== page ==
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If You’re Focused on Saving Money for Retirement, Your Focus Is on the Wrong Thing!

by Samuel N. Asare

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One of the most unfortunate and expensive mistake anyone can make in planning for their retirement is focusing exclusively on savings. I’d understand if you were a bit perplexed about my rigid insistence on this, because it runs completely counter to most financial advisors’ advice: “All you have to do is save, save, save!”

Let me direct your attention to an interesting dilemma: Wouldn’t you agree that almost everyone saves moneytoward retirement? That’s what American workers are trained to do. Yet somehow, only a tiny percentage are able to achieve a comfortable retirement – financially speaking – which means that the majority miss the mark, some quite significantly. While various reasons may account for this, my years as eyewitnesses into people’s retirement planning indicate that saving too little money is not one of them.

Most future retirees miss the boat because they focus on saving money without worrying about where they save it. Think about it this way: If the container into which you are saving has a leak, most of your savings will eventually drain out. Meanwhile, someone else who puts their savings into a leak-proof container will keep all their money and likely end up with much more than you, in spite of the fact that you might have “saved” a lot more money.

Let me use a hypothetical scenario to prove this point. Assume it is January 1, 2007, and your investment account has a balance of $100,000. Let’s also say you’re using a traditional investment vehicle, whereby you can make unlimited gains or losses. For this scenario, we’ll put your investment in the S&P 500 Index. Let’s call this Strategy X.

Here are the results of your hypothetical investment over the past five years:

  • The beginning $100,000 gained 3.53%, growing to $103,530 in 2007.
  • Then it lost 38.5% and ended 2008 with a balance of $63, 671.
  • Then it gained 23.5% and rose to $78,634 in 2009.
  • It again rose in 2010 by 12.8% to end at $88,699.
  • Then in 2011 it remained flat at 0% to end at $88,699.

Now let’s turn our attention to a little-known approach we will call Strategy Y. Under this strategy, instead of putting your money directly into the stock market, we will link it to the growth in the same S&P 500 index in which Strategy X invested. However, we are going to cap your gains at 10%; but you will be guaranteed a minimum interest of 0%, so when the S&P 500 plunges, you won’t lose anything. To prove my point beyond all doubt, I’m going to fund Strategy Y with $80,000, a full $20,000 (or 20%) less than the $100,000 with which Strategy X started! 

Now pay very close attention to the mathematical breakdown of this $80,000:

· In 2007, you gained 3.53%, increasing to $82,824.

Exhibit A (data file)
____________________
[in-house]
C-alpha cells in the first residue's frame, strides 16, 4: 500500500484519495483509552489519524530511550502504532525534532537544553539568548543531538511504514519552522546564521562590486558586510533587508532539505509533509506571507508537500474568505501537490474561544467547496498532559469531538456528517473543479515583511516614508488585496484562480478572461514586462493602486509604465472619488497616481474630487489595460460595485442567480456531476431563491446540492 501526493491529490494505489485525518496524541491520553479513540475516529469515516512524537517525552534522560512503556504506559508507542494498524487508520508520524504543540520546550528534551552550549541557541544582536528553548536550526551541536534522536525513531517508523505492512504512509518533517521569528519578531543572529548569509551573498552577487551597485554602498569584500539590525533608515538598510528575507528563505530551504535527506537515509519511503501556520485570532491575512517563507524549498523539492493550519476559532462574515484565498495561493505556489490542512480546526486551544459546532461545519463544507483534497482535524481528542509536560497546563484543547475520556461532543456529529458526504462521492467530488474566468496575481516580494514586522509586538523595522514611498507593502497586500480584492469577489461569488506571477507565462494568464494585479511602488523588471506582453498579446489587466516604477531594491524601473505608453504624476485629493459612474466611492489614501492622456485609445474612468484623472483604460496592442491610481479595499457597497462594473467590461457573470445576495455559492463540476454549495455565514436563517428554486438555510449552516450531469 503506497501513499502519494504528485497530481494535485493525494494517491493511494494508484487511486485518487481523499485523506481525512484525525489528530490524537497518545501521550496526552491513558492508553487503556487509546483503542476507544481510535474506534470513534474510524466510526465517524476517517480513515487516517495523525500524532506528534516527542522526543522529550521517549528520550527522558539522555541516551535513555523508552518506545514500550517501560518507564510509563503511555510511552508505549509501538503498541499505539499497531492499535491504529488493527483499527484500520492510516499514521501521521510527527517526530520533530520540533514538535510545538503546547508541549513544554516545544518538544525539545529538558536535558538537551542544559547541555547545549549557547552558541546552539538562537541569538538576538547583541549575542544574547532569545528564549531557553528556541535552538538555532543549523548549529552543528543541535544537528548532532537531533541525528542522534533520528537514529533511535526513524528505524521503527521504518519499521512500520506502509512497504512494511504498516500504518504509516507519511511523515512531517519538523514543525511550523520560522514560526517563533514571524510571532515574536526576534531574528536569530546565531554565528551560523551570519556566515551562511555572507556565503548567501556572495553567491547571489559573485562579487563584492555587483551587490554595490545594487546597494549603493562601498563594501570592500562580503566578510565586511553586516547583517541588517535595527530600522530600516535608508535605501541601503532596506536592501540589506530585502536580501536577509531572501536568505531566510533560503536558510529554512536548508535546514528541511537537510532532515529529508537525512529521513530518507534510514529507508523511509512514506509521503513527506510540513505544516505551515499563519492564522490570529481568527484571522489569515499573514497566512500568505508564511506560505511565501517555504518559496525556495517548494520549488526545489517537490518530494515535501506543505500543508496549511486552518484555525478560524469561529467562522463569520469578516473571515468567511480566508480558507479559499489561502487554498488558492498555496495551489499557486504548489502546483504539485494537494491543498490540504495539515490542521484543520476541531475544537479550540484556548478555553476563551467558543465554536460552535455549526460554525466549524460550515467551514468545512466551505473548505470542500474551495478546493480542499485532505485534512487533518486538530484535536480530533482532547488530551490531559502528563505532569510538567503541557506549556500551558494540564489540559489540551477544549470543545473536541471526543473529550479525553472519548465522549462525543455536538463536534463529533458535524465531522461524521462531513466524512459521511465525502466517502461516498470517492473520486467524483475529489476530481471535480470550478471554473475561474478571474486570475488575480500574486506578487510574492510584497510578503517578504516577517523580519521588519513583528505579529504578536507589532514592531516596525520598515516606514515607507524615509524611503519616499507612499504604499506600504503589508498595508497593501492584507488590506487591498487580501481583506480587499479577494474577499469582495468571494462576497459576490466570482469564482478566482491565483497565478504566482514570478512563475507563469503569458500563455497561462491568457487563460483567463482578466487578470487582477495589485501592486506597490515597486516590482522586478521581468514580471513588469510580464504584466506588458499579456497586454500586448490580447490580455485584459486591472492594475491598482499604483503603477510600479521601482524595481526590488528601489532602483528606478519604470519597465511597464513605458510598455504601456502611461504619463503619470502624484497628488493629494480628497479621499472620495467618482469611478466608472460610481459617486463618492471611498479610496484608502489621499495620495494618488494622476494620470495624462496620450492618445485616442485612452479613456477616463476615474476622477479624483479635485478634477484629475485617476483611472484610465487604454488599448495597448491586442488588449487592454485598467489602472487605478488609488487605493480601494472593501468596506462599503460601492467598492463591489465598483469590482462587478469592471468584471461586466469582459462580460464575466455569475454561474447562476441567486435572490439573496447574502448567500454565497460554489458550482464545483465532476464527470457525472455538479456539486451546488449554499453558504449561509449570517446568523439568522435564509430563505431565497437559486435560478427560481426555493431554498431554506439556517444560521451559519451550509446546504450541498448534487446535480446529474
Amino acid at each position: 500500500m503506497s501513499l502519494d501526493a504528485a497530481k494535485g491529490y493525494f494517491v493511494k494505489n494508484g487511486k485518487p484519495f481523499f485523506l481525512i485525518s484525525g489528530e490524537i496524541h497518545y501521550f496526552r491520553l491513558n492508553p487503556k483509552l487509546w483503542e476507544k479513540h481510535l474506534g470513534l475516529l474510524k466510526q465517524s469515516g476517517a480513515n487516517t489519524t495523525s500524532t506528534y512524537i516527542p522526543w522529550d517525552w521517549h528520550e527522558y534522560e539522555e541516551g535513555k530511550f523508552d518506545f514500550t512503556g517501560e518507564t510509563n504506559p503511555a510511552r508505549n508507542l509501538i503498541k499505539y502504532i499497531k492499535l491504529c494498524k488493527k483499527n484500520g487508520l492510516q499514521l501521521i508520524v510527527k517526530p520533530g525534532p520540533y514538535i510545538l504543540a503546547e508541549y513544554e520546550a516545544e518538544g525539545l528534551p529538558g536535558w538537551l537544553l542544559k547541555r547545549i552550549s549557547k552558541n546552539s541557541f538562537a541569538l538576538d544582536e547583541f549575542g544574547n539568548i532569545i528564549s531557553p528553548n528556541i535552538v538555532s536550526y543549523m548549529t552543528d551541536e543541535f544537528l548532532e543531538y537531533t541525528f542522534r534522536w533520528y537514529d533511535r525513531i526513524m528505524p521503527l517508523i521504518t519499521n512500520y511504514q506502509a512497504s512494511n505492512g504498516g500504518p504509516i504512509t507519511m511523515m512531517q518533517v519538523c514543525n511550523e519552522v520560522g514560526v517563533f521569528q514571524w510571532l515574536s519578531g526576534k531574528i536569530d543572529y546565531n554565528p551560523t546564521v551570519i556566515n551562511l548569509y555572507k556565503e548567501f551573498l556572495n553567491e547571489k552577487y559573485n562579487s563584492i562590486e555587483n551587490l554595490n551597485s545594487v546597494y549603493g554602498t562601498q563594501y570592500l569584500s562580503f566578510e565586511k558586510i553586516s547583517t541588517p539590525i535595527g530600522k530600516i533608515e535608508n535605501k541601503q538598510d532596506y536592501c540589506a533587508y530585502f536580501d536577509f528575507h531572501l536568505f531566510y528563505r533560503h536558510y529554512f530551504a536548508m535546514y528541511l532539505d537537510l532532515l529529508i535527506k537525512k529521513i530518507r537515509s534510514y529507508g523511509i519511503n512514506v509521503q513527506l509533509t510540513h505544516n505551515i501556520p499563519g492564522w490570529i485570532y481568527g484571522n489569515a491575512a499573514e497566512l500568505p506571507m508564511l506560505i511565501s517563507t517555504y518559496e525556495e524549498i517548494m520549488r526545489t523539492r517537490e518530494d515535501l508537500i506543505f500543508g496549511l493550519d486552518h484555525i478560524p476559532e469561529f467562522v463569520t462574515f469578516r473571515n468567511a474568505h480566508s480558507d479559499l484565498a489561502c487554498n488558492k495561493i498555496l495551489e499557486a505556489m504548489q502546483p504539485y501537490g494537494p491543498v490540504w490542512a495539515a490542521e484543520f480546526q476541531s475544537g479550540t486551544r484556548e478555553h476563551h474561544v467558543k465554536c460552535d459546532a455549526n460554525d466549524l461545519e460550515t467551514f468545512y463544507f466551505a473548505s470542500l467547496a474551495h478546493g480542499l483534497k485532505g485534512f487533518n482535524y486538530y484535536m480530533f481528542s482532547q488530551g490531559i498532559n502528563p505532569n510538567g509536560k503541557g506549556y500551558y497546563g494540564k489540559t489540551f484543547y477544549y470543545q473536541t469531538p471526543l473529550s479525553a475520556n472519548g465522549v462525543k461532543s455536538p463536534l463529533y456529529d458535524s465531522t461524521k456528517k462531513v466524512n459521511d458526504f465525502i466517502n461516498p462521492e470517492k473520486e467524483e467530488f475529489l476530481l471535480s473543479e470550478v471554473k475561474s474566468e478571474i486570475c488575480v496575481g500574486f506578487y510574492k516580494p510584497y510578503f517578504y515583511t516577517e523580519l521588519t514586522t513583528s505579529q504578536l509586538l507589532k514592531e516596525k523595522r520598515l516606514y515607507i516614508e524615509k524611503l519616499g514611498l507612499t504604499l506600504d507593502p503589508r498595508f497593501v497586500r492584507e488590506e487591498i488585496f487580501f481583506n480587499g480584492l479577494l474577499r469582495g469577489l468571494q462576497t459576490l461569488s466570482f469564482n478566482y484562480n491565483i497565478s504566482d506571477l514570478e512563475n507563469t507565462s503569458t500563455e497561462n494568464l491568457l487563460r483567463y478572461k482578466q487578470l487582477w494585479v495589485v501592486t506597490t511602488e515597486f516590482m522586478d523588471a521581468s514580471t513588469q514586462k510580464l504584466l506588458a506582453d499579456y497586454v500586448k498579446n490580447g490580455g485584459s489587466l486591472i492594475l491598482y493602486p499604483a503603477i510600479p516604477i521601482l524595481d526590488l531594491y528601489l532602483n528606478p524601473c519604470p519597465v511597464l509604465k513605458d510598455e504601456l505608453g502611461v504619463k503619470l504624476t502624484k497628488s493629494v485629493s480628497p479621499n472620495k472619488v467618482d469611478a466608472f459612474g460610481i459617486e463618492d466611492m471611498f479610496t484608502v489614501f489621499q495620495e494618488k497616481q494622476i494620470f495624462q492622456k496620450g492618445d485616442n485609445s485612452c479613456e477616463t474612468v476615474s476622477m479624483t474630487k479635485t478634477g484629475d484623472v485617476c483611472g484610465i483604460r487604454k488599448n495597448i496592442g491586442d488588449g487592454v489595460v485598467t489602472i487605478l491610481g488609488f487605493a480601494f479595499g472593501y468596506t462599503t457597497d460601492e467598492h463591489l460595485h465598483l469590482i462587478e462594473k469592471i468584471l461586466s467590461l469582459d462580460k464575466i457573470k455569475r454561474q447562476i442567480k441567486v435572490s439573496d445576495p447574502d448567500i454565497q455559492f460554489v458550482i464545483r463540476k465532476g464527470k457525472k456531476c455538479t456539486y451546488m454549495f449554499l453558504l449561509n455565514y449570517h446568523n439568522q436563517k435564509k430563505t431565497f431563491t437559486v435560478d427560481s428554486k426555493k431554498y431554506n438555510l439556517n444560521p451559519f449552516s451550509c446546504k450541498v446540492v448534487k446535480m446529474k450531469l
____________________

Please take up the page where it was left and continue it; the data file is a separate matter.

• In 2008, since the S&P 500 lost money, you earned 0%, but kept your $82,824 balance, unharmed.
  • In 2009, your gain was capped at 10% (although the index earned 23.5%), leaving you with an ending balance of $91,106.
  • You gained another 10% in 2010 (out of the index’s 12.8% actual gain) and ended the year with $100,216.
  • In 2011, your balance will hold steady at $100,216 (since the index returned 0%).

There may be some who will try to argue that my analogy focused only on the most recent five years (January 2007 through December 2011), and should have covered a much longer time period. The problem with that argument is that it fails to recognize the fact that it takes only one dip to ruin everything, when it comes to investing. You see, whenever your investment loses money, it is your entire balance (made up of all your contributions and gains up until that point) that suffers, isn’t that true?

So where is your nest egg saved? Is the container that’s holding your life savings reliable? Please don’t take a chance with your retirement because it’s one loss you don’t want to endure. We invite you to schedule a private, complimentary consultation with one of our experienced professionals to find out what you can begin doing today to fix any leaks in your retirement fund container. 


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This website is for informational purposes only. All opinions expressed are solely those of Laser Financial Group, LC., and our editorial staff. The information is not to be construed as any form of professional advice, nor as solicitation for the purchase or sale of any security, whatsoever. No particular outcome is guaranteed. No strategy can guarantee a profit, protect against loses, or ensure peace of mind. Recommendations are based solely on third party insurance products for which we receive compensation. Laser Financial Group, LC, does not provide investment advisory services. This does not constitute an offer to provide services in any jurisdiction in which such offer or solicitation would be unlawful under the laws of such jurisdiction. Any United States tax reference on this website is not intended to be used, and cannot be used for the purpose of avoiding penalties under the Internal Revenue Code, or promoting or recommending to another party anything addressed herein.

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